Donor Profile

Hovsepian Family Establishes the Paul Shannahan Wenger CURE Laboratory at Emmanuel College

Megan Shannahan Hovsepian '83 and Ronald Hovsepian recently made a gift of $500,000 to establish the Paul Shannahan Wenger CURE Laboratory in honor of their late nephew. The CURE Laboratory, housed in the Maureen Murphy Wilkens Science Center, will benefit the growing number of students in biology, one of Emmanuel's most popular majors, and continue to support the College’s faculty within the sciences. The Department of Biology prides itself on being on the forefront of undergraduate biology education. By integrating this course-based undergraduate research experience (CUREs), Emmanuel will be set apart from colleges and universities across the nation as one of the only institutions to offer such a program.

Through this program, student researchers are contributing to a cure for tuberculosis and examining other infectious diseases. “The Department of Biology cares deeply about our student scientists and we want them all to be happy, excited and invigorated in our classes, while being competitive for graduate school or job applications. All of this can now be fully realized in the Paul Shannahan Wenger CURE Laboratory due to a truly transformative gift from Megan and Ron Hovsepian,” said Padraig Deighan, Chair of the Department of Biology.

The laboratory honors the Hovsepian’s nephew Paul Wenger who passed away at the age of 37 after a courageous two-and-a-half-year battle with brain cancer. Wenger was a tenured assistant math professor at Rochester Institute of Technology, where his specialized research in graph theory led to 30 publications in peer reviewed journals. A devoted husband to his wife Liz and father to his young daughters Molly and Colleen, his witty personality and remarkable knowledge of all aspects in life left a lasting impression on all who knew him.

The family has strong Emmanuel College connections including not only his aunt Megan, but Paul’s mother Lorraine Shannahan Wenger '76, his aunts Jeanne M. Wenger '76 and Mary-Caryl Shannahan Ferdenzi '81, cousins Kristina Ferdenzi Dello-Iacano '08 and James Ferdenzi '13 and grandmother Ruth Harrington Wenger '49, mother of his belated father Paul Harrington Wenger.

"Our family is honored to have my son's name attached to the CURE laboratory in its goal to eradicate disease,” said Paul’s mother Lorraine Wenger. “His grandmother Ruth Harrington Wenger was a biology major with a chemistry minor who worked in the laboratories of the Deaconess Hospital following her graduation from Emmanuel. I am sure she is smiling down from heaven at the significance of this gift. I want to thank my sister and brother-in-law for their most generous bequest which, not only is deeply appreciated, but strengthens our commitment to the College."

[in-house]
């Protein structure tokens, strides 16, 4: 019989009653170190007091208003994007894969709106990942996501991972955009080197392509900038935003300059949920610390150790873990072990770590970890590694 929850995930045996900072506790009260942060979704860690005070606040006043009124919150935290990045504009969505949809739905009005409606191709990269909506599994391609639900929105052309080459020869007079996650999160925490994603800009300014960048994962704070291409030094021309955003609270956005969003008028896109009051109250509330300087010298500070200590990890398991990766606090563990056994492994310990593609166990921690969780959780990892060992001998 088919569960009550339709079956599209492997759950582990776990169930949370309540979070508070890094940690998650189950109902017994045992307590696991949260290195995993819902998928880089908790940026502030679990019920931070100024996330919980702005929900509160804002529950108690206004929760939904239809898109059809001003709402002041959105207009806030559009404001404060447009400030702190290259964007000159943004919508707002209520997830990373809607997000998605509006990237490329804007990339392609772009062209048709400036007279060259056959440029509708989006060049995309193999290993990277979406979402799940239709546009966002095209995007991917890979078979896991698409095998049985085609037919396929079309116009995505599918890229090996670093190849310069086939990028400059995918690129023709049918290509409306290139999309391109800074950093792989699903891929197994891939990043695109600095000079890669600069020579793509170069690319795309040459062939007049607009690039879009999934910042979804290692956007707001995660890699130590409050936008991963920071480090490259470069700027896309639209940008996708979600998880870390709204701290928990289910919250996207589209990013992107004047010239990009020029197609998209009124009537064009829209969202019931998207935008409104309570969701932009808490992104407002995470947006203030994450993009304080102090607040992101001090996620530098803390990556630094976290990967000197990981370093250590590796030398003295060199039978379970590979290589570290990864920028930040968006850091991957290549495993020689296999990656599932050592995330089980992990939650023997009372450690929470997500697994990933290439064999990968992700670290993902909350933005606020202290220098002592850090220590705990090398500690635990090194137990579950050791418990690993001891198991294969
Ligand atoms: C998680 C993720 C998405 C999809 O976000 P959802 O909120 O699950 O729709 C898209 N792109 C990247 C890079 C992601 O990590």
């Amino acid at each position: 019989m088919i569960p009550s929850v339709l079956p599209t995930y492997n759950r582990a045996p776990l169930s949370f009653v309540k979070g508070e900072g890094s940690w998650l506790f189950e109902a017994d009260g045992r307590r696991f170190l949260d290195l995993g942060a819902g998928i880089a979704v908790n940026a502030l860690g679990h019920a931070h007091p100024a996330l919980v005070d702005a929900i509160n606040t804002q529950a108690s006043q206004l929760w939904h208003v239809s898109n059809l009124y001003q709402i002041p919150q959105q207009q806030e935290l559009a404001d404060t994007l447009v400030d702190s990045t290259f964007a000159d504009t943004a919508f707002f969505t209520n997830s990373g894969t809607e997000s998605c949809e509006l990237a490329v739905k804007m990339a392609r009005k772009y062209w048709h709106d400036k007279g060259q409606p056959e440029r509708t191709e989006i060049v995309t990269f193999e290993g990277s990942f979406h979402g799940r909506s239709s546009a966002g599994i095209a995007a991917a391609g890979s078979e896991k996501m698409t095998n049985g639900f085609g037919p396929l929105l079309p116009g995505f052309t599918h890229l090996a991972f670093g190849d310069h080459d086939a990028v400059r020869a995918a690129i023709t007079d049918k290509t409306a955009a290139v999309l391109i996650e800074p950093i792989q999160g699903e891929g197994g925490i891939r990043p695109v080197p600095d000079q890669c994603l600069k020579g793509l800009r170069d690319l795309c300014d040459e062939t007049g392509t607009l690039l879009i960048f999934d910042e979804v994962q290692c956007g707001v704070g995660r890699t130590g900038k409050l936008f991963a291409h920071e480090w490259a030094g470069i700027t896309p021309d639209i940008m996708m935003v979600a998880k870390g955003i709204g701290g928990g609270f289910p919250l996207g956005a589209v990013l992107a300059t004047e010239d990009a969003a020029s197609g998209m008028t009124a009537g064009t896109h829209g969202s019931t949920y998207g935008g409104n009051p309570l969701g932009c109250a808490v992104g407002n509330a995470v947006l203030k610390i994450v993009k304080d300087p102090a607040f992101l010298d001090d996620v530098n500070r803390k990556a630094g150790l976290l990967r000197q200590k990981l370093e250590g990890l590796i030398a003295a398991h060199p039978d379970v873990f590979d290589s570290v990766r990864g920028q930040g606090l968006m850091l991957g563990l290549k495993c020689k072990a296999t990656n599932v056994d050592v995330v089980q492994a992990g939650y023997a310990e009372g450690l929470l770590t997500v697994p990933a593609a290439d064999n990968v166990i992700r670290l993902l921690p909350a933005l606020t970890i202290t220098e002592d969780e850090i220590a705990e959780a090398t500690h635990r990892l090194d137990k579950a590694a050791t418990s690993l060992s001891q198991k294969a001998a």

The Hovsepians’ generosity will enhance current CURE offerings and facilitate the acquisition of state-of-the-art equipment and materials. According to Padraig Deighan, the Department of Biology is "especially excited to purchase a new imaging system for visualizing DNA and proteins and to bring next generation DNA sequencing and data analyses into our laboratories.”

Faculty, student researchers and student interns will collaborate each semester to assess, modify and update the CURE curricula to stay on target with current trends within biology. Emmanuel's CURE laboratory experience puts the college on the map as it continuously strive towards a fully inclusive and diverse campus environment, particularly in the STEM fields.

The 300 student scientists participating in CURE courses in the Paul Shannahan Wenger CURE Laboratory each year will be highly trained in scientific research. The designed curriculum allows them to collaborate with their peers and faculty while practicing critical thinking and problem solving skills in real-time situations. Most importantly, Emmanuel's student scientists will continuously be challenged to use these skills and qualifications as they enter their future career paths making a positive impact on others and the world.

"My husband and I are delighted to honor our beloved nephew, Paul Shannahan Wenger, in this way,” said Megan Hovsepian. “He was a brilliant scholar and we hope his legacy will shine on all students who participate in the CURE Laboratory experience."